The amortization of intangible assets can sometimes be hidden in the consolidated financial statements because amortization is grouped in with depreciation. But as the economy increasingly becomes more knowledge and intangible asset-based, investors need to more closely understand the accounting behind the amortization of intangibles.
Depending on the intangible asset in question, a large amortization expense can suppress ROIC over the short term until that amortization is fully expensed, particularly after a large one-time acquisition.
The longer the “useful life” of these intangible assets, the greater the potential impact to the balance sheet, and balance sheet/profitability metrics such as ROIC.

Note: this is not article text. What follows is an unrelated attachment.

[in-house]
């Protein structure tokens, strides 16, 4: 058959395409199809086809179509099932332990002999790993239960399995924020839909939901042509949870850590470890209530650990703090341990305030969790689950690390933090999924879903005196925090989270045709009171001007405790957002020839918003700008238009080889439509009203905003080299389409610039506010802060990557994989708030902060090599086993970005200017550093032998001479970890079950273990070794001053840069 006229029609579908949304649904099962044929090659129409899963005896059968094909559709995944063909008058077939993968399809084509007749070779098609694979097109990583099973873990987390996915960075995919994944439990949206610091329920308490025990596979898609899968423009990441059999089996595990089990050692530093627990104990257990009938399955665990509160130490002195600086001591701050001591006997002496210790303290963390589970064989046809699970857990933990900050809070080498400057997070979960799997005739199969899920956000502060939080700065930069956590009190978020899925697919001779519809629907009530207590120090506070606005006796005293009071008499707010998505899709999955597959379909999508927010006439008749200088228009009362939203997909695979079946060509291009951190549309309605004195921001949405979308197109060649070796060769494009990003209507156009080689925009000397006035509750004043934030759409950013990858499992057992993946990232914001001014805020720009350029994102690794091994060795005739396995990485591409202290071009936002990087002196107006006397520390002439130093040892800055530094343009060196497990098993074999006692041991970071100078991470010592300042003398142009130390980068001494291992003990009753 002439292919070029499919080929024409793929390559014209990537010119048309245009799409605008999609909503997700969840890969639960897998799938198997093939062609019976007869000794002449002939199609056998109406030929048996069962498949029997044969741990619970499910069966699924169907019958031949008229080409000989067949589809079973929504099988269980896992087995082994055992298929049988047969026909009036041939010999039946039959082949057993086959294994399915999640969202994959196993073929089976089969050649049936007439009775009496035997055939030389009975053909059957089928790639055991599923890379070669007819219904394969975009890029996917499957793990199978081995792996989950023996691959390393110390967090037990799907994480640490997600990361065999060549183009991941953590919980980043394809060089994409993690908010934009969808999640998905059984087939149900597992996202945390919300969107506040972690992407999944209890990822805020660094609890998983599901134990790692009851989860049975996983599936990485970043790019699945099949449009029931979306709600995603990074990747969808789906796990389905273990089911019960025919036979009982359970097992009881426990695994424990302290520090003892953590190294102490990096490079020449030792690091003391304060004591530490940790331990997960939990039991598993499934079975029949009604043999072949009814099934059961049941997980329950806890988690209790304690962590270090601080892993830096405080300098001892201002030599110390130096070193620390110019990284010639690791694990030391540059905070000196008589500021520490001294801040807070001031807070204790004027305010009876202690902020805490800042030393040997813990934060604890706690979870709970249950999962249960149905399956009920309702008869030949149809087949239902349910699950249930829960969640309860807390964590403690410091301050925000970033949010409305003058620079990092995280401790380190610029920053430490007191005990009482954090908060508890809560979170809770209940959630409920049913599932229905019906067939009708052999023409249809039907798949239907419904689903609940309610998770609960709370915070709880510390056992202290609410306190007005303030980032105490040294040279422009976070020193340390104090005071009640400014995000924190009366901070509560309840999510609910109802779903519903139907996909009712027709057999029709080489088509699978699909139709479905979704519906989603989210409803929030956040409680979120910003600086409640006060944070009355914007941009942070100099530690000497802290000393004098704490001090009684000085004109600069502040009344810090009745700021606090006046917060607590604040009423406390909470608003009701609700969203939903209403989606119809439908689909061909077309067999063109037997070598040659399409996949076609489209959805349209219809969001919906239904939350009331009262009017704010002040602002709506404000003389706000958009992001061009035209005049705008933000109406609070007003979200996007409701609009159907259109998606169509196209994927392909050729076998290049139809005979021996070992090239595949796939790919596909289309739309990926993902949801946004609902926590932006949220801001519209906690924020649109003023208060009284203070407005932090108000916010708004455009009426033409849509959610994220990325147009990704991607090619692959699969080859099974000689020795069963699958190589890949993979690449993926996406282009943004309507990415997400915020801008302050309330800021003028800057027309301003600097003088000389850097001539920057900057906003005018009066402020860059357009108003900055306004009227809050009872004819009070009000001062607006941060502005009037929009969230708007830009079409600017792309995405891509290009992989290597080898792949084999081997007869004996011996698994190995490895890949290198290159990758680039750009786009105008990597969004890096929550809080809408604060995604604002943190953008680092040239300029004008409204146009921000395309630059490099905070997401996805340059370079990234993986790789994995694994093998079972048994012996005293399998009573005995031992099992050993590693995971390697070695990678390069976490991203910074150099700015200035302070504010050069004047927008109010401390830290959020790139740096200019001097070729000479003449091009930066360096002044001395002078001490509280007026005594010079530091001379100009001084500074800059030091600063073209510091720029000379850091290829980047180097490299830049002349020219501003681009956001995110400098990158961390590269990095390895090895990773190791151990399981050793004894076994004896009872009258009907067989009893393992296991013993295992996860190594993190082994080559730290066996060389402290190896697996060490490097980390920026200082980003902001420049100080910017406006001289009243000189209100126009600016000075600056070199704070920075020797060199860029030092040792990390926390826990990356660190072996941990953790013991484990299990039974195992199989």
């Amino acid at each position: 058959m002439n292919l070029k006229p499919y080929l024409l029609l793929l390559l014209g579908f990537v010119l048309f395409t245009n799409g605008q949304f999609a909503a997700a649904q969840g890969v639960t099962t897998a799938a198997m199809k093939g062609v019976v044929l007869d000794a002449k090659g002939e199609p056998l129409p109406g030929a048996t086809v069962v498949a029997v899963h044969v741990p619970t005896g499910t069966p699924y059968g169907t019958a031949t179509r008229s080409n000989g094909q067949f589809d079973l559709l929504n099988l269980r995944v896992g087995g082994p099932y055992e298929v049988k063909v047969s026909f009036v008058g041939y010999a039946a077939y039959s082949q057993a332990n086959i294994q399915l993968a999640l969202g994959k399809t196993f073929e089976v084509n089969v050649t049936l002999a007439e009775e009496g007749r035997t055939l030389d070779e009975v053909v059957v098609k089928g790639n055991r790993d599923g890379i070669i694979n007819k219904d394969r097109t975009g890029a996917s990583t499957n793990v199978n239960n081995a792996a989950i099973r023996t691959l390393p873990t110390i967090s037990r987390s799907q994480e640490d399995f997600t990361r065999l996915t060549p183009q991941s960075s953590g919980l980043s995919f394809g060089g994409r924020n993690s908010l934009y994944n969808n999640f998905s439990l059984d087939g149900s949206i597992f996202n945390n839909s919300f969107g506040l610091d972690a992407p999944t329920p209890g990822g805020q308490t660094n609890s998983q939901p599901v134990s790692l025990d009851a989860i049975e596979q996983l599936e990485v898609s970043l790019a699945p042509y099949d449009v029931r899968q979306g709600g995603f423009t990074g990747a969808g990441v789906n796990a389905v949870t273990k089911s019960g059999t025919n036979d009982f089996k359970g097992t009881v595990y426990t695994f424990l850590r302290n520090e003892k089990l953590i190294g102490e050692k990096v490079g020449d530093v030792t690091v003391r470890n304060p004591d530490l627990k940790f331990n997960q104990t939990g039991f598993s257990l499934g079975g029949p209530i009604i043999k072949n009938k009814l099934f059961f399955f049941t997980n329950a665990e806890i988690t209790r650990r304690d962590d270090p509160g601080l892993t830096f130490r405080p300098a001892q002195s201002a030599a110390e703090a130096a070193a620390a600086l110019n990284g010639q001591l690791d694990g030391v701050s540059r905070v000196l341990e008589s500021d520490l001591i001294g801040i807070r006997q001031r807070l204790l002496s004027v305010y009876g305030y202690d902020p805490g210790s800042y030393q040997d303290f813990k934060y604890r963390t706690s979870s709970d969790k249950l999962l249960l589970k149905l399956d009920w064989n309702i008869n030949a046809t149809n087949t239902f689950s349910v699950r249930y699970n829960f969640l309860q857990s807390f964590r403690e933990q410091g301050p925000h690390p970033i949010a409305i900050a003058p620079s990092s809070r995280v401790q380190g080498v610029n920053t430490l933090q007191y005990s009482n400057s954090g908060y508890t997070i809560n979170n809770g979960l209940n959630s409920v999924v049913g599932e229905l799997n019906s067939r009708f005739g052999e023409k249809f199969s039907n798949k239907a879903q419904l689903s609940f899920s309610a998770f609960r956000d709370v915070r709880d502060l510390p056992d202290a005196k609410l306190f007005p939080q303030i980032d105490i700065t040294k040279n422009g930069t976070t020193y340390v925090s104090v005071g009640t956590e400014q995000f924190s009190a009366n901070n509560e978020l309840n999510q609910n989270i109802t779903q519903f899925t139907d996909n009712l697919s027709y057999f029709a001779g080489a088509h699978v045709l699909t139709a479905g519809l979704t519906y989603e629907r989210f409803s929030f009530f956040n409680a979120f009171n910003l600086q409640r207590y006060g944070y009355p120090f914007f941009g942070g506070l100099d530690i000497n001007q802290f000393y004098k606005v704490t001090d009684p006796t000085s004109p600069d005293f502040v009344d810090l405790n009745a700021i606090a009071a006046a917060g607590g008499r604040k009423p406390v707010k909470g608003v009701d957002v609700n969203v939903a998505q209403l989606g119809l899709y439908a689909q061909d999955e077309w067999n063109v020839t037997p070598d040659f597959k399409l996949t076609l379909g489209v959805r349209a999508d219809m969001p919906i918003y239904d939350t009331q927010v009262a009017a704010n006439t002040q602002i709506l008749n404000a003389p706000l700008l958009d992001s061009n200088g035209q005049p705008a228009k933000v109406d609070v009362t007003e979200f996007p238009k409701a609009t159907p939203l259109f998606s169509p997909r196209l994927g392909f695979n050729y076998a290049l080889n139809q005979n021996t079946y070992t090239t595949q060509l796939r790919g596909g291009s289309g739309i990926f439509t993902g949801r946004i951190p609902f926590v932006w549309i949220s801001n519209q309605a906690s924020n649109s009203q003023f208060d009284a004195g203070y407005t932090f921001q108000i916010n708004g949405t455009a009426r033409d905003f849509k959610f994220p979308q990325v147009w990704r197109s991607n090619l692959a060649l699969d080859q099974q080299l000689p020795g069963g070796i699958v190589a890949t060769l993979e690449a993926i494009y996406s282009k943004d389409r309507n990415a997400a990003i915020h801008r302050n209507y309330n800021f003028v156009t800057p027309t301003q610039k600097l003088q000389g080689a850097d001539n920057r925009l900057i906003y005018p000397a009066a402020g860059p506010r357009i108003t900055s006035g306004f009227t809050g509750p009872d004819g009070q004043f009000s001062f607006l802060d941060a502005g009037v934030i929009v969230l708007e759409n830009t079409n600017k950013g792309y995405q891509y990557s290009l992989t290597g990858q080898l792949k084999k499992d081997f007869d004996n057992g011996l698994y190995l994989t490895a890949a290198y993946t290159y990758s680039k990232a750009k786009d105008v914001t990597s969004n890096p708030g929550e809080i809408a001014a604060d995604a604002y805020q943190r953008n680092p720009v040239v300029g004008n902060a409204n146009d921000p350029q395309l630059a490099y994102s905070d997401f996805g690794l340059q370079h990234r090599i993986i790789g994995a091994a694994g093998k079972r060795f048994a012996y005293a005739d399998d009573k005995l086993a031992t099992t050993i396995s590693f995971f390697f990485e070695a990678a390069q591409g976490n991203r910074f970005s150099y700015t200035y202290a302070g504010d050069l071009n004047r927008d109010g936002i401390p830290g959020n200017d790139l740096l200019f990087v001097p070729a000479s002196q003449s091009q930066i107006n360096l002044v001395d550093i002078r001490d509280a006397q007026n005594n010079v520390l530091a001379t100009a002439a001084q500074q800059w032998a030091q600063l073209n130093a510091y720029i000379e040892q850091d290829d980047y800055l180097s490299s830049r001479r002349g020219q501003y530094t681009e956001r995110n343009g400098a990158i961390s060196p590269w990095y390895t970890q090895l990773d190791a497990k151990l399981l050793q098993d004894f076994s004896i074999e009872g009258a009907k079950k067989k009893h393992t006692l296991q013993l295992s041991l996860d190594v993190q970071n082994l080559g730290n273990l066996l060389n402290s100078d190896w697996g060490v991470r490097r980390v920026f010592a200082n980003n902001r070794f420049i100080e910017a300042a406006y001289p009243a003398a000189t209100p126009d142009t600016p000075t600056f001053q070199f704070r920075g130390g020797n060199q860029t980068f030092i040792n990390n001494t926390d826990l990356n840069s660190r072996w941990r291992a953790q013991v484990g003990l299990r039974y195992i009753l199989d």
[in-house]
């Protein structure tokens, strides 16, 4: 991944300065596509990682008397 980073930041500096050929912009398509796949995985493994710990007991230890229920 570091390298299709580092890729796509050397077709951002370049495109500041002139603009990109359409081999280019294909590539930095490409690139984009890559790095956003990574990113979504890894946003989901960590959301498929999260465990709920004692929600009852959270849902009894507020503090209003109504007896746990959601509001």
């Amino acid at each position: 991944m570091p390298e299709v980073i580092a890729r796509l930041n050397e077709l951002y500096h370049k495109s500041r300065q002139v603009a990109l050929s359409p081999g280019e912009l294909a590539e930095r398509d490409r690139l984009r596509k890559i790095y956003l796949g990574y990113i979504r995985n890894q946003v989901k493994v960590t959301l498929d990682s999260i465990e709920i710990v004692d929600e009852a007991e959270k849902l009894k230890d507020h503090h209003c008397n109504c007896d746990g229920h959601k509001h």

To fully grasp this concept, we’ll need to work through these topics:
- The Basics of Amortization of Intangible Assets
- Capital Allocation Decisions and their Impact to Long Term Assets
- Example: Suppressed ROIC due to Large Intangible Assets
- Investor Takeaway
Buckle up, let’s dig in.
The Basics of Amortization of Intangible Assets
Dave recently did a superb primer on the basics of intangible assets, which I highly recommend reading through before tackling this post.
In a nutshell, intangible assets are added to a balance sheet when one company acquires another. Other than that, intangible assets will not be added to a balance sheet (as of the accounting standards today), even if they are developed internally.
Intangible assets, in contrast to tangible assets, can be classified as things like (taking this from a $CDW 10-k):
- Customer relationships and contracts
- Trade name
- Internally developed software
Notice how these assets are not the standard, brick and mortar type of assets that used to make up the majority of the “older” economy—things such as “plant, property, and equipment” (or PPE).